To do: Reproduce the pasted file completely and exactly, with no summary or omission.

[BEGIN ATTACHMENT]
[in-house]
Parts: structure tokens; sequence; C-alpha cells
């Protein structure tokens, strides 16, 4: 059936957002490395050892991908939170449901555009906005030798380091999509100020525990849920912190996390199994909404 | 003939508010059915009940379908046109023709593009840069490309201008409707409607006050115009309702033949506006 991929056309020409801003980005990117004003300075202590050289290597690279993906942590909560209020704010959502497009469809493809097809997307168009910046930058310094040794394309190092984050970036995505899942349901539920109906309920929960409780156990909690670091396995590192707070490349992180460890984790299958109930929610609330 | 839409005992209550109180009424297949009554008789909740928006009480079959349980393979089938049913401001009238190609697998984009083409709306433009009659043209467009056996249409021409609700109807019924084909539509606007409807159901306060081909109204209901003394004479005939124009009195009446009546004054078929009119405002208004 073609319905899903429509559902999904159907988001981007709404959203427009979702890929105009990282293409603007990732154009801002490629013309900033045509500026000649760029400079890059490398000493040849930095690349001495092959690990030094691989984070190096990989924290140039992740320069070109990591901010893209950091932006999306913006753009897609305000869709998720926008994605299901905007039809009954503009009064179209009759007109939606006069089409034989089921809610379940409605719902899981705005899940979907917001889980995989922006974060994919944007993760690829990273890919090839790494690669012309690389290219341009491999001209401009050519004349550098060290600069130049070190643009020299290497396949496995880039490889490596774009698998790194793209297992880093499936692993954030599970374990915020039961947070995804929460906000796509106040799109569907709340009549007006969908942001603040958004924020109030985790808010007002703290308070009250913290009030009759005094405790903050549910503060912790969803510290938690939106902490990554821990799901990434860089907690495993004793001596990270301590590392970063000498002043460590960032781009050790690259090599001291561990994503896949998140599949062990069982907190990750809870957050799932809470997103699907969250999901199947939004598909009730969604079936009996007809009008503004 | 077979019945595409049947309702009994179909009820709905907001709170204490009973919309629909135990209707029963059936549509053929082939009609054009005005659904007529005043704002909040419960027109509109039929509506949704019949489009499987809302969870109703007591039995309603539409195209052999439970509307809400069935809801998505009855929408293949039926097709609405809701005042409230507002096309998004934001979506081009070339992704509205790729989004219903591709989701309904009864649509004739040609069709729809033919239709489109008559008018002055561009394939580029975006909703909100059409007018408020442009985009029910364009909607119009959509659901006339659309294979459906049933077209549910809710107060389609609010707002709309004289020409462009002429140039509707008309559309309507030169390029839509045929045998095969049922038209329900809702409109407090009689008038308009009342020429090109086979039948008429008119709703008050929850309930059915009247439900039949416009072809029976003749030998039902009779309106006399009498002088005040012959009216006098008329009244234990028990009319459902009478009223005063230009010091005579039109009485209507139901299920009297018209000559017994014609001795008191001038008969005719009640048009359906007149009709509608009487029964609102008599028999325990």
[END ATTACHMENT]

[in-house]
Parts: structure tokens; sequence; C-alpha cells
């Protein structure tokens, strides 16, 4: 059936957002490395050892991908939170449901555009906005030798380091999509100020525990849920912190996390199994909404 | 003939508010059915009940379908046109023709593009840069490309201008409707409607006050115009309702033949506006 991929056309020409801003980005990117004003300075202590050289290597690279993906942590909560209020704010959502497009469809493809097809997307168009910046930058310094040794394309190092984050970036995505899942349901539920109906309920929960409780156990909690670091396995590192707070490349992180460890984790299958109930929610609330 | 839409005992209550109180009424297949009554008789909740928006009480079959349980393979089938049913401001009238190609697998984009083409709306433009009659043209467009056996249409021409609700109807019924084909539509606007409807159901306060081909109204209901003394004479005939124009009195009446009546004054078929009119405002208004 073609319905899903429509559902999904159907988001981007709404959203427009979702890929105009990282293409603007990732154009801002490629013309900033045509500026000649760029400079890059490398000493040849930095690349001495092959690990030094691989984070190096990989924290140039992740320069070109990591901010893209950091932006999306913006753009897609305000869709998720926008994605299901905007039809009954503009009064179209009759007109939606006069089409034989089921809610379940409605719902899981705005899940979907917001889980995989922006974060994919944007993760690829990273890919090839790494690669012309690389290219341009491999001209401009050519004349550098060290600069130049070190643009020299290497396949496995880039490889490596774009698998790194793209297992880093499936692993954030599970374990915020039961947070995804929460906000796509106040799109569907709340009549007006969908942001603040958004924020109030985790808010007002703290308070009250913290009030009759005094405790903050549910503060912790969803510290938690939106902490990554821990799901990434860089907690495993004793001596990270301590590392970063000498002043460590960032781009050790690259090599001291561990994503896949998140599949062990069982907190990750809870957050799932809470997103699907969250999901199947939004598909009730969604079936009996007809009008503004 | 077979019945595409049947309702009994179909009820709905907001709170204490009973919309629909135990209707029963059936549509053929082939009609054009005005659904007529005043704002909040419960027109509109039929509506949704019949489009499987809302969870109703007591039995309603539409195209052999439970509307809400069935809801998505009855929408293949039926097709609405809701005042409230507002096309998004934001979506081009070339992704509205790729989004219903591709989701309904009864649509004739040609069709729809033919239709489109008559008018002055561009394939580029975006909703909100059409007018408020442009985009029910364009909607119009959509659901006339659309294979459906049933077209549910809710107060389609609010707002709309004289020409462009002429140039509707008309559309309507030169390029839509045929045998095969049922038209329900809702409109407090009689008038308009009342020429090109086979039948008429008119709703008050929850309930059915009247439900039949416009072809029976003749030998039902009779309106006399009498002088005040012959009216006098008329009244234990028990009319459902009478009223005063230009010091005579039109009485209507139901299920009297018209000559017994014609001795008191001038008969005719009640048009359906007149009709509608009487029964609102008599028999325990």